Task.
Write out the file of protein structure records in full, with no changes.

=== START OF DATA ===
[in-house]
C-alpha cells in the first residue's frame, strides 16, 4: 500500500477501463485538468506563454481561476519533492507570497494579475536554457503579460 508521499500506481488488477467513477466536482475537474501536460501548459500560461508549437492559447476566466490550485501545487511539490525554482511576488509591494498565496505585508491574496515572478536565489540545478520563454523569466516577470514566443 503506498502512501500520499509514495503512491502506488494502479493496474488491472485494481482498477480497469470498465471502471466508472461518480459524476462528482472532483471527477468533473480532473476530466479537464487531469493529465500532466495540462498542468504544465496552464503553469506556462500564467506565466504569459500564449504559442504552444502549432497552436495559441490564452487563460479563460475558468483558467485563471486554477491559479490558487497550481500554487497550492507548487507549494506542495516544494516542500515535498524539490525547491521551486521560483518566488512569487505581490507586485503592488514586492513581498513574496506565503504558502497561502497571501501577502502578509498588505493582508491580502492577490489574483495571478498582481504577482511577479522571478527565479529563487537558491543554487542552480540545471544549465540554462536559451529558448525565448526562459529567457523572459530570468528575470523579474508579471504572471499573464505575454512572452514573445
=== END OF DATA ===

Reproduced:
[in-house]
C-alpha cells in the first residue's frame, strides 16, 4: 500500500477501463485538468506563454481561476519533492507570497494579475536554457503579460 508521499500506481488488477467513477466536482475537474501536460501548459500560461508549437492559447476566466490550485501545487511539490525554482511576488509591494498565496505585508491574496515572478536565489540545478520563454523569466516577470514566443 503506498502512501500520499509514495503512491502506488494502479493496474488491472485494481482498477480497469470498465471502471466508472461518480459524476462528482472532483471527477468533473480532473476530466479537464487531469493529465500532466495540462498542468504544465496552464503553469506556462500564467506565466504569459500564449504559442504552444502549432497552436495559441490564452487563460479563460475558468483558467485563471486554477491559479490558487497550481500554487497550492507548487507549494506542495516544494516542500515535498524539490525547491521551486521560483518566488512569487505581490507586485503592488514586492513581498513574496506565503504558502497561502497571501501577502502578509498588505493582508491580502492577490489574483495571478498582481504577482511577479522571478527565479529563487537558491543554487542552480540545471544549465540554462536559451529558448525565448526562459529567457523572459530570468528575470523579474508579471504572471499573464505575454512572452514573445